What is Mikulicz Syndrome?

Mikulicz syndrome is a chronic disease in which the glandular tissue of the head and neck are excessively enlarged, usually bilaterally. Mostly, the salivary (parotid) and lacrimal (tear-duct) glands are affected.

As a consequence of lacrimal gland enlargement, the most common effect is dry eyes. Parotid gland enlargement may also be associated with extreme dryness in the mouth (xerostomia), leading to difficulty in swallowing dry foods, and in some cases, tooth decay.

This condition is very closely related to Sjögren syndrome, and may actually be a different form of the same condition. Sjögren syndrome is also characterized by a dry mouth and dry eyes. Dry eyes can lead to blurry vision or intolerance to bright lighting.

People with Mikulicz syndrome and Sjögren syndrome have an increased risk of developing non-Hodgkin lymphoma. Mikulicz syndrome tends to affect females more than males, and tends to occur in adults over the age of 50.  

What causes Mikulicz syndrome?

In almost all cases of Mikulicz syndrome, there is an underlying cause. These can include, but are not limited to, leukemia, Hodgkin’s disease, AIDs, syphilis, lupus and Sjögren syndrome.

The exact cause of Mikulicz syndrome is still not fully understood; however most scientists now believe it to be a form of Sjögren syndrome. This is presently considered to be autoimmune in nature, leading to the accumulation of lymphocytes in the affected glands of the face, mouth and neck. More specifically, research has linked it to IgG-4 related dysfunction.

Are there any treatments for Mikulicz syndrome?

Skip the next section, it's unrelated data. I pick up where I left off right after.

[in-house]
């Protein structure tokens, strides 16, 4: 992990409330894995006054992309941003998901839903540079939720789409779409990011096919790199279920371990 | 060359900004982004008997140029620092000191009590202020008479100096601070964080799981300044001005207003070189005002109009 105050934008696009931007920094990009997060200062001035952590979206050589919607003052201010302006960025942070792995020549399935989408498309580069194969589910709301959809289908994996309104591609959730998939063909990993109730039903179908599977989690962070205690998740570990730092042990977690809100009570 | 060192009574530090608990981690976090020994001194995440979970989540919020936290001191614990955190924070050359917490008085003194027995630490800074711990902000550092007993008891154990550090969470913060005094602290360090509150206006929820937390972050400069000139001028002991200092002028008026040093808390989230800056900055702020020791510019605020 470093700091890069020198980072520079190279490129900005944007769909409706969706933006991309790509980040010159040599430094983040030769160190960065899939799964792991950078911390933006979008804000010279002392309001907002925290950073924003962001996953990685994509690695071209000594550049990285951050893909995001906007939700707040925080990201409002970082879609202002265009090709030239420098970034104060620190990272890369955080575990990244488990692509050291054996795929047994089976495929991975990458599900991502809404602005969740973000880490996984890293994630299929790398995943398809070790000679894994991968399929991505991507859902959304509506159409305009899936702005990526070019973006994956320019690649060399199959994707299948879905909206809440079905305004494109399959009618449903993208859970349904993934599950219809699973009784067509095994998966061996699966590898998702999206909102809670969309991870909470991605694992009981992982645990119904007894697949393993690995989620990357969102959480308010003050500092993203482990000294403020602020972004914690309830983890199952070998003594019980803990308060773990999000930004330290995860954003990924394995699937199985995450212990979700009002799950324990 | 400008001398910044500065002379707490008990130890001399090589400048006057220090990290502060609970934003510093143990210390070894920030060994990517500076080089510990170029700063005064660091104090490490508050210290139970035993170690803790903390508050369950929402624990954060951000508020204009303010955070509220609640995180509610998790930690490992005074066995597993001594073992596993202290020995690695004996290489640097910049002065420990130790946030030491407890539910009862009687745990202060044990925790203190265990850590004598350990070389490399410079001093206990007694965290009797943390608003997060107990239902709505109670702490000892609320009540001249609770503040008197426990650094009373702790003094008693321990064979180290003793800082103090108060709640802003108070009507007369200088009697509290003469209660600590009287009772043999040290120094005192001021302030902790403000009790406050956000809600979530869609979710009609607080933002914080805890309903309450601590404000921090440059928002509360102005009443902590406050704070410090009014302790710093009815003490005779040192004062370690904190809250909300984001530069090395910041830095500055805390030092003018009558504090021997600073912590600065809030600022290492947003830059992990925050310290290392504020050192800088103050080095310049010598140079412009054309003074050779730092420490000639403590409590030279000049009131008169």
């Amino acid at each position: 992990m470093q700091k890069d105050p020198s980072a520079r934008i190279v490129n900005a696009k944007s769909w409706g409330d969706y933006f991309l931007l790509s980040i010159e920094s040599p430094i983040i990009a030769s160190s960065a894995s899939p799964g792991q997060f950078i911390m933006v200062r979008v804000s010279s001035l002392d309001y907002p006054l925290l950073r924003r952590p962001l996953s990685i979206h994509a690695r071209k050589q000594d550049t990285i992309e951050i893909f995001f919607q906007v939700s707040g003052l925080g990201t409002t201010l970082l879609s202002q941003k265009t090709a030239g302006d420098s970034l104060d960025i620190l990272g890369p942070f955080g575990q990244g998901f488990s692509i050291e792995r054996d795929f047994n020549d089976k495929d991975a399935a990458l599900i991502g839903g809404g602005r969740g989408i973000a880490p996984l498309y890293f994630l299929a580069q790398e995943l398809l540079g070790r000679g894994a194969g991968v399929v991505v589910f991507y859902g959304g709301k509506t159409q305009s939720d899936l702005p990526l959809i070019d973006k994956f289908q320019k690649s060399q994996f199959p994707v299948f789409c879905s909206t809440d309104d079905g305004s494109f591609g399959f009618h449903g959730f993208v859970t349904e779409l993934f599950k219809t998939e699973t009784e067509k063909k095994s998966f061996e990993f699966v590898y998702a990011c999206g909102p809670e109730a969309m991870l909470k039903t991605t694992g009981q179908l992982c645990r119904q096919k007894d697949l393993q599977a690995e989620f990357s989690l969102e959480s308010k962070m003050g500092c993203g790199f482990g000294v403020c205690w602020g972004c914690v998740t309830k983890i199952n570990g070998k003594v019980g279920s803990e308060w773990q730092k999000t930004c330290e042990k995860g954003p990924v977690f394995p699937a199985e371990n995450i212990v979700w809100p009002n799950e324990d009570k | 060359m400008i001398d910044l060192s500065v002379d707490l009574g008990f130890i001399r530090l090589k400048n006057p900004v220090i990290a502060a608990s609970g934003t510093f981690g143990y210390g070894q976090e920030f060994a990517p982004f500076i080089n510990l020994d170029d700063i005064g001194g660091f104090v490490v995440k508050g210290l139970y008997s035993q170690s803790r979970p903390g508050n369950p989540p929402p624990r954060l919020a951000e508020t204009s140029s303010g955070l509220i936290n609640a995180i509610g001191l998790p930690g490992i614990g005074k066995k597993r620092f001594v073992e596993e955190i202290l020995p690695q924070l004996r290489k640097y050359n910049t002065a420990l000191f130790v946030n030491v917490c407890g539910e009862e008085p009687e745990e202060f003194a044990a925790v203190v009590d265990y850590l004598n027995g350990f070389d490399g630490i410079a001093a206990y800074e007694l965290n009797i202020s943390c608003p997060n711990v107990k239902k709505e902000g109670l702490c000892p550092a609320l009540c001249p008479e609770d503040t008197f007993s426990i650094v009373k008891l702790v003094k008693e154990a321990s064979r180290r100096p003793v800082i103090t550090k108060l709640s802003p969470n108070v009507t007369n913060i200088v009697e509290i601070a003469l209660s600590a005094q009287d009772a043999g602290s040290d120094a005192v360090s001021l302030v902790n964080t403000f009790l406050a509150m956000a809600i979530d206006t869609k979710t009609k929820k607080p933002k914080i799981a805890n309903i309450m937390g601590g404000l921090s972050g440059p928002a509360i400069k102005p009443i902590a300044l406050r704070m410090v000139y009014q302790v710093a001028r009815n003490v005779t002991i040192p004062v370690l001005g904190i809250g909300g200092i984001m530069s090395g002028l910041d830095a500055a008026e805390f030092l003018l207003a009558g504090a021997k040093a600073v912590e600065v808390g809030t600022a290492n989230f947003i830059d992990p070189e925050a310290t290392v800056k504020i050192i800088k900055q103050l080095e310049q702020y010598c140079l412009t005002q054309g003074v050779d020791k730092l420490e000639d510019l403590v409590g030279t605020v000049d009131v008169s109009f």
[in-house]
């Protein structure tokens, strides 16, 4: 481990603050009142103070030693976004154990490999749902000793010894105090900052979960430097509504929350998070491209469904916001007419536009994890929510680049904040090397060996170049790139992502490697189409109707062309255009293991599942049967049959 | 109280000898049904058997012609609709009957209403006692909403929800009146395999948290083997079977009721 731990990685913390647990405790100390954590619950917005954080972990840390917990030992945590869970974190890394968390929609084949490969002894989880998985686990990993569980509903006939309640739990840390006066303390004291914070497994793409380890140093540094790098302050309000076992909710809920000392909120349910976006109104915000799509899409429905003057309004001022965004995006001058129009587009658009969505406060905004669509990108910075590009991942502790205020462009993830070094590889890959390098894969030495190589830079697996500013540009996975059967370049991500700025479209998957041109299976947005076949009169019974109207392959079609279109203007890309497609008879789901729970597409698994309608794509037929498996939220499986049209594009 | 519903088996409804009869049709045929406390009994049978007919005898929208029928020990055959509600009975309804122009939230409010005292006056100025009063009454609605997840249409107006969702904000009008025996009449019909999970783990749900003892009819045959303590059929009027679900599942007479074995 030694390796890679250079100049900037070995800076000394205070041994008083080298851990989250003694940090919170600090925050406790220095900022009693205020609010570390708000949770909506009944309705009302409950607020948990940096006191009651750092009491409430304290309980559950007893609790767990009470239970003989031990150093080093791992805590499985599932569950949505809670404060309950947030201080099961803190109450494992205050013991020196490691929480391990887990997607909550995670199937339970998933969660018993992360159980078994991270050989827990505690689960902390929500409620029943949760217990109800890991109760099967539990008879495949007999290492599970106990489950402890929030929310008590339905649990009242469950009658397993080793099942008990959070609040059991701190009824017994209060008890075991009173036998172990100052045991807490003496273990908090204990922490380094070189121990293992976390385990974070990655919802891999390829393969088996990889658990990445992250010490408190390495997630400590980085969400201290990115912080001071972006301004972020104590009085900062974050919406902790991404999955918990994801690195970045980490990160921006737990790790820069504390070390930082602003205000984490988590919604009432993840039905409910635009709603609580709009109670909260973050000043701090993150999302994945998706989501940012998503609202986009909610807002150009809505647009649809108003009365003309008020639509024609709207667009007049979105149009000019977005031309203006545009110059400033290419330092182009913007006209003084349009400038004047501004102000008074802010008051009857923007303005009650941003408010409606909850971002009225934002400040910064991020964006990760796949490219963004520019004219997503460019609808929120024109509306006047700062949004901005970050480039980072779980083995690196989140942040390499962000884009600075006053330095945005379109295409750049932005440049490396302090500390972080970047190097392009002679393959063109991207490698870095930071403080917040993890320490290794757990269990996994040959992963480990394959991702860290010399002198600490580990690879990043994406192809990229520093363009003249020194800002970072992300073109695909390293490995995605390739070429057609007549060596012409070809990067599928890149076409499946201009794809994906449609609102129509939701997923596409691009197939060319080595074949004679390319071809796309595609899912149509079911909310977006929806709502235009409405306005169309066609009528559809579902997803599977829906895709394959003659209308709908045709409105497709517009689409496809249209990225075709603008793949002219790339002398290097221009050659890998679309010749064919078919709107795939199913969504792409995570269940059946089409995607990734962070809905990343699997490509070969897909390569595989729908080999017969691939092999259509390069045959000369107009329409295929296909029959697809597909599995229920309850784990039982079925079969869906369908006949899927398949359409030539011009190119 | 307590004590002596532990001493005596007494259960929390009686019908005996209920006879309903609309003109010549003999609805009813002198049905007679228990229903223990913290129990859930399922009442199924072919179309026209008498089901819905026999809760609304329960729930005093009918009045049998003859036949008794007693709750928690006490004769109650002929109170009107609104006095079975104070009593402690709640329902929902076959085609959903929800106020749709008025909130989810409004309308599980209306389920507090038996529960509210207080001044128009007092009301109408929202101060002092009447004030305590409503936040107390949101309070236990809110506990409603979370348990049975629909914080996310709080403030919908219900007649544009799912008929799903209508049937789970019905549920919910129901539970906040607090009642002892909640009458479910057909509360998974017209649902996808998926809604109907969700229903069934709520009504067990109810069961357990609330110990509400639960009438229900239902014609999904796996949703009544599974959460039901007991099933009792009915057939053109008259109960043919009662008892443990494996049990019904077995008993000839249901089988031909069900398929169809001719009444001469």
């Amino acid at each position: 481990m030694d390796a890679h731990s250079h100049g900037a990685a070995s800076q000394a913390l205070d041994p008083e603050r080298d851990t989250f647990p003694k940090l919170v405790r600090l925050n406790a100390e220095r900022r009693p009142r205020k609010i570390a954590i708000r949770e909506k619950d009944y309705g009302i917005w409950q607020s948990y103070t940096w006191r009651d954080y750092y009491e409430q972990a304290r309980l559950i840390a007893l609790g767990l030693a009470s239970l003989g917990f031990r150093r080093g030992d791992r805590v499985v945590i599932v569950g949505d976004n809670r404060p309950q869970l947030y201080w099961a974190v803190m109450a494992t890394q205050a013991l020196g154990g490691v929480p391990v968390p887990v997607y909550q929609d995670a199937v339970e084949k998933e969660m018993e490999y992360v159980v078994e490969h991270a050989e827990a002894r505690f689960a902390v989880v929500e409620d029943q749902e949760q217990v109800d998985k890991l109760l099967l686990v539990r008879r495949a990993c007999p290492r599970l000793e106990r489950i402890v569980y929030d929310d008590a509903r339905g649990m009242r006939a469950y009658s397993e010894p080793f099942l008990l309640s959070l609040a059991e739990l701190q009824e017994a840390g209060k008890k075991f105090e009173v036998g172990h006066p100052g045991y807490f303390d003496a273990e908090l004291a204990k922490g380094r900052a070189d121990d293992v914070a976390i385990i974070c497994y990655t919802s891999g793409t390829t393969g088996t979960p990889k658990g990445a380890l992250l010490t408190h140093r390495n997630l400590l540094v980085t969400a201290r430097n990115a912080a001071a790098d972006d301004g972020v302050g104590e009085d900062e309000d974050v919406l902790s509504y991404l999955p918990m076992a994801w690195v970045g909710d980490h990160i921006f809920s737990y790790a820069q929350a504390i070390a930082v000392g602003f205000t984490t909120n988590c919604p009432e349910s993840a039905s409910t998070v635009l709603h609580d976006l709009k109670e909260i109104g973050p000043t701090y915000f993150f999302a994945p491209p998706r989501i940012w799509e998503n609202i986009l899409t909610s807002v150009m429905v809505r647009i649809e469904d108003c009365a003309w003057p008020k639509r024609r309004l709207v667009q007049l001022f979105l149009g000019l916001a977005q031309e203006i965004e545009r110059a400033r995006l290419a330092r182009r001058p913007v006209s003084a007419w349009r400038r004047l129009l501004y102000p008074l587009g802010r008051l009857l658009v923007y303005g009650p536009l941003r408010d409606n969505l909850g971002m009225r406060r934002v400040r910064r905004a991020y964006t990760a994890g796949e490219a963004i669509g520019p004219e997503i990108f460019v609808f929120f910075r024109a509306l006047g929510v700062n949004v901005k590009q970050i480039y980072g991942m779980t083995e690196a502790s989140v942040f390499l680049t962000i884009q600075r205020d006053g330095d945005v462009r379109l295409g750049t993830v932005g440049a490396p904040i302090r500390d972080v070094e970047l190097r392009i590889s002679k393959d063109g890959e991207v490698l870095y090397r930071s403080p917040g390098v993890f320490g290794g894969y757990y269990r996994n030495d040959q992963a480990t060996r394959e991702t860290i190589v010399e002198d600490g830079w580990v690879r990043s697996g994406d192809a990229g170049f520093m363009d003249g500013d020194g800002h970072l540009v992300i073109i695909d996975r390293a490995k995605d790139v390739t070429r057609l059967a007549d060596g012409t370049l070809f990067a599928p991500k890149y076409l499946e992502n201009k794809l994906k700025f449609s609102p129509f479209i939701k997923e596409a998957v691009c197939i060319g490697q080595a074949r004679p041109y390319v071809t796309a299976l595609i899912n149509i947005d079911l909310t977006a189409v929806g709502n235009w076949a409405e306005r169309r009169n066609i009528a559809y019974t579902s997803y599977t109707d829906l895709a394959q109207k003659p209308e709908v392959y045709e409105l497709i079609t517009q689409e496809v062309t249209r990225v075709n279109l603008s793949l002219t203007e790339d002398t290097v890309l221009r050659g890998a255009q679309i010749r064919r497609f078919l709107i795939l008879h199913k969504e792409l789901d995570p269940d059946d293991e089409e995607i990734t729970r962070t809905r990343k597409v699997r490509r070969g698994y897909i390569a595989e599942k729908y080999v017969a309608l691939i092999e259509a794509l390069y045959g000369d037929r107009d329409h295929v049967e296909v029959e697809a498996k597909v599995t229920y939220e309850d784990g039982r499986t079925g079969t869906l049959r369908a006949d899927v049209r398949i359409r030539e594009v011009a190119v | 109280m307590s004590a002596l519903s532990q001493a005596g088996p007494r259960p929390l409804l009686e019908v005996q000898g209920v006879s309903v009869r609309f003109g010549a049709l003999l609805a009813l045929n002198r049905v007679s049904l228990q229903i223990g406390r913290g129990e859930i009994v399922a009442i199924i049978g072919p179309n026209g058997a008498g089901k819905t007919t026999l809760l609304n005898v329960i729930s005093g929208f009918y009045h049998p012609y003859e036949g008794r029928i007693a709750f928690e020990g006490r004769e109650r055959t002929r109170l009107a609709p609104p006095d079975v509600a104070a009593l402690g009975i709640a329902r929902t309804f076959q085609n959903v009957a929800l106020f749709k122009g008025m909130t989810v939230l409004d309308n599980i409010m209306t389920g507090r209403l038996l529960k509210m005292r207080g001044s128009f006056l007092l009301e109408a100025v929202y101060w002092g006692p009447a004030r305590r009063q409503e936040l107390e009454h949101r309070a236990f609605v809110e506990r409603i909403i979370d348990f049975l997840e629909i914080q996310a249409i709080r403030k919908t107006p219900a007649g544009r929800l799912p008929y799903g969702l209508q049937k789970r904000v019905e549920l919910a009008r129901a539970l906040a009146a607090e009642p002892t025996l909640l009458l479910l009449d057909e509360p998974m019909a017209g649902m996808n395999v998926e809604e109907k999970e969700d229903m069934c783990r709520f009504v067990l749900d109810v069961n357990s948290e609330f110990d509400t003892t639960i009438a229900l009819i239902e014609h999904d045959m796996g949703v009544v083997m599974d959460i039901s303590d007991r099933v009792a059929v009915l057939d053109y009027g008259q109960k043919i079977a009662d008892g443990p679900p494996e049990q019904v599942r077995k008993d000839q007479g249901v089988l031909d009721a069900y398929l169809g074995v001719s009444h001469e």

There is no definitive curative treatment for either Mikulicz or Sjögren syndrome. Most therapies are directed at alleviating the symptoms of dry eyes and mouth. For example, ophthalmic ointment, artificial tears, medicated sprays for the throat, or medications that increase the production of saliva and tears, may be offered. Clinicians may also encourage lifestyle changes, such as abstinence from alcohol, smoking and caffeine, as well as incorporating naturally wet foods into the diet to help moisten the mouth while eating, and so facilitate swallowing.

Careful observation and management of symptoms is often needed, especially if symptoms are severe and persistent. Sometimes the symptoms may improve spontaneously for short periods of time, although it is a chronic disorder and tends to linger lifelong.

Further Reading

Last Updated: Mar 28, 2019

Dr. Osman Shabir

Written by

Dr. Osman Shabir

Osman is a Postdoctoral Research Associate at the University of Sheffield studying the impact of cardiovascular disease (atherosclerosis) on neurovascular function in vascular dementia and Alzheimer's disease using pre-clinical models and neuroimaging techniques. He is based in the Department of Infection, Immunity & Cardiovascular Disease in the Faculty of Medicine at Sheffield.


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  1. Daniela E Daniela E United States says:

    My ENT doctor told me he thinks I may have Mikulicz syndrome. I have high levels of IgG subclass 2.  My main symptoms are submandibular salivary glands inflammation and persistent pain, and daily sore throat which may be an indication that the smaller salivary glands in my throat are also affected. Dry eyes as well. I was told that I may need to have surgery to remove a submandibular gland in order to have a biopsy. Not fun at all!

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